When I talk to other people about Kaitlyn’s type 1 diabetes, I usually try to talk about it in terms that they would understand. There are very few people who really understand what type 1 diabetes is, and even fewer understand all the ins and outs of daily diabetes management. I lean toward using words and phrases that anyone would understand, but occasionally I forget and start using my type 1 lingo.

The other day, I was talking to my friend whose daughter is a good friend to Kaitlyn. She was really concerned about Kaitlyn, because she had just had a really rough night, and I had kept her home from church that day. When I was explaining about what happened, I said, “It’s not a big deal. She’s O.K. She was pretty high most of the night because her site failed, and so she didn’t get very good sleep. It happens once in a while.” My friend went open-mouthed and gasped, “What? Her SIGHT failed?” She thought I was saying that it was no big deal that her eyes lost their ability to see, and — even more startling — that this happens on a regular basis. We had a good laugh when we figured out our miscommunication, and I told her that I was referring to her insulin pump SITE.

This is not the first time this has happened. Some have mistakenly thought I was referring to a “high” from illegal drug use as opposed to high blood sugar levels. Misunderstandings happen even in our own family. My older daughter Anna misunderstood me once when I told her that we needed to “test Kaitlyn.” She thought I wanted to check her blood sugar, when I really meant that I needed to test her on her spelling words.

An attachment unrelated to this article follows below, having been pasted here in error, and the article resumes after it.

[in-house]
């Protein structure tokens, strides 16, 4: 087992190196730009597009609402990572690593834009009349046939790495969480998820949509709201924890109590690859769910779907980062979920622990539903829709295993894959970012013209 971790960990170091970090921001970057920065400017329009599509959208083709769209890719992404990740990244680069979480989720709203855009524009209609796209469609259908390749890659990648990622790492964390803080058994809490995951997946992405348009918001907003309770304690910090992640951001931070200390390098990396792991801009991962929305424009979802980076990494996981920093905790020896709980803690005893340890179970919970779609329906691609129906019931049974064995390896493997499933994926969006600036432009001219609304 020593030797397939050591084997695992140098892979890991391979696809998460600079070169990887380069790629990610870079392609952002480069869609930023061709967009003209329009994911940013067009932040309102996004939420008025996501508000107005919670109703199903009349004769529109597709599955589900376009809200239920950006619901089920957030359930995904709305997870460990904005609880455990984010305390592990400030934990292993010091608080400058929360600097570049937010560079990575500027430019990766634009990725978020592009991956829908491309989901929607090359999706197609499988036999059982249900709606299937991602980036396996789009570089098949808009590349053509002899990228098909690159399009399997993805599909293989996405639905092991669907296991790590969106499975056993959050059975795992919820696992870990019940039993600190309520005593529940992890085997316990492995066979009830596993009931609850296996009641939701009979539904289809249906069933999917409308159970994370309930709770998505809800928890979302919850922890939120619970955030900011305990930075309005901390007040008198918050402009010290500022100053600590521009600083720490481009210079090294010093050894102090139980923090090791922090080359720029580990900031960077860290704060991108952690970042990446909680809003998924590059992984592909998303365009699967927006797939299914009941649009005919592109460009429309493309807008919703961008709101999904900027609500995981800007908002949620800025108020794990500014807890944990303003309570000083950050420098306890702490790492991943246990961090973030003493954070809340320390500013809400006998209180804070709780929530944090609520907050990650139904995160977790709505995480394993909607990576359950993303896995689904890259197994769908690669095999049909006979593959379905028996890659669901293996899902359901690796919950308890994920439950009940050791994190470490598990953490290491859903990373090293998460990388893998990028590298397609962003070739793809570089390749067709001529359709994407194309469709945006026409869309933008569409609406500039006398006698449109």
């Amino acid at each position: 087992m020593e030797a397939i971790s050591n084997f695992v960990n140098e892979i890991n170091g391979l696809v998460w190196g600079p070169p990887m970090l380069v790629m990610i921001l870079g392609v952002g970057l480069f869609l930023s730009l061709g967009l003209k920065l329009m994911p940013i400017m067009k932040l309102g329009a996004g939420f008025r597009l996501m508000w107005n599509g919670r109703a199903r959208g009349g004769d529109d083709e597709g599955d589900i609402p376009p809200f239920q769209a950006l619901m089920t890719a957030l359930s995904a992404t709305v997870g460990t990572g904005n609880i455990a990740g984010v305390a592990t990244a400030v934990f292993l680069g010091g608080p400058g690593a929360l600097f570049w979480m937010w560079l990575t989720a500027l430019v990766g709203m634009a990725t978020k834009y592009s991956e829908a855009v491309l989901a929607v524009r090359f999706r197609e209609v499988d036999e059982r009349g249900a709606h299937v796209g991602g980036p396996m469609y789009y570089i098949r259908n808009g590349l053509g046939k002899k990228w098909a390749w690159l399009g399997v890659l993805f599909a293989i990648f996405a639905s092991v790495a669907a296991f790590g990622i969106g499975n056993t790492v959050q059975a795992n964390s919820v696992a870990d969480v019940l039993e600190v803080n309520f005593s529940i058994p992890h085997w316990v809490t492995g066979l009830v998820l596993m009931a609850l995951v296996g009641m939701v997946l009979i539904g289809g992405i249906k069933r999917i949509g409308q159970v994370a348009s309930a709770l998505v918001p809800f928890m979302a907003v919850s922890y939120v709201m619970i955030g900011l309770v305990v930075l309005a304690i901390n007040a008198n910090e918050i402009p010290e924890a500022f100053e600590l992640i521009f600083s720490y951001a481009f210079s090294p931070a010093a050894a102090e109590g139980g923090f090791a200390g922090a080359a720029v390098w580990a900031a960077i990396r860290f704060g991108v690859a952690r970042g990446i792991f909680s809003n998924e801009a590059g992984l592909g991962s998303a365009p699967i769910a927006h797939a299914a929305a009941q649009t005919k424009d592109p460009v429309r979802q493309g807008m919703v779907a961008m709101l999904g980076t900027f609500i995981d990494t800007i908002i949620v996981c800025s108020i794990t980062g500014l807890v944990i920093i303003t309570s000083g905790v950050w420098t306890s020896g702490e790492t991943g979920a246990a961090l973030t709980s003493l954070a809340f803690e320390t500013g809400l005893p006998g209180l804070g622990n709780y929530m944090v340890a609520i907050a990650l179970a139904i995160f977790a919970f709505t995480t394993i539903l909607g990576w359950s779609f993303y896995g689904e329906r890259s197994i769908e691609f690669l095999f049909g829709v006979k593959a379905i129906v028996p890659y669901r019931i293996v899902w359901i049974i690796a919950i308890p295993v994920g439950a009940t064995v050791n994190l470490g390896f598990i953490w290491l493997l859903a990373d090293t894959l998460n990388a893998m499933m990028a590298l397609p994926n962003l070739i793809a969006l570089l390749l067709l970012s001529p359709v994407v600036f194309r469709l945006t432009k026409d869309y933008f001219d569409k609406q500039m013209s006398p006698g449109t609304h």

Not only do we tend to use words that can be mistakenly understood in a different way, the type 1 community also has all kinds of special terms and slang and more acronyms than I can even count. Here’s just a list that I can think of off the top of my head:

A test that measures your average blood sugar control for the past two to three months
A continuous small dose of insulin given by the pump every hour to keep insulin in the body
Blood glucose, or blood sugar
Grams of carbohydrate in a serving of food
The insulin you get for a meal or a correction for high blood sugar
Certified diabetes educator
When blood sugar goes low quickly
Continuous glucose monitor
The anniversary of diagnosis
Short for endocrinologist, a diabetes doctor
Insulin sensitivity factor (used to calculate correction doses)
Multiple daily injections
Lancing device
Type 1 diabetes
Total daily dose
How many of these have you used in the last week? I’m willing to bet you’ve used them a lot. Plus, we all have many more slang terms and pet names we use for things in our own families. It’s no wonder that most people have a hard time understanding what we’re talking about!
Disclaimer: The experiences and suggestions recounted in these articles are not intended as medical advice, and they are not necessarily the “typical” experiences of families with a child who has type 1 diabetes. These situations are unique to the families depicted. Families should check with their healthcare professionals regarding the treatment of type 1 diabetes and the frequency of blood glucose monitoring. Jen and Kim are real moms of kids with type 1 diabetes and have been compensated for their contributions to this site.


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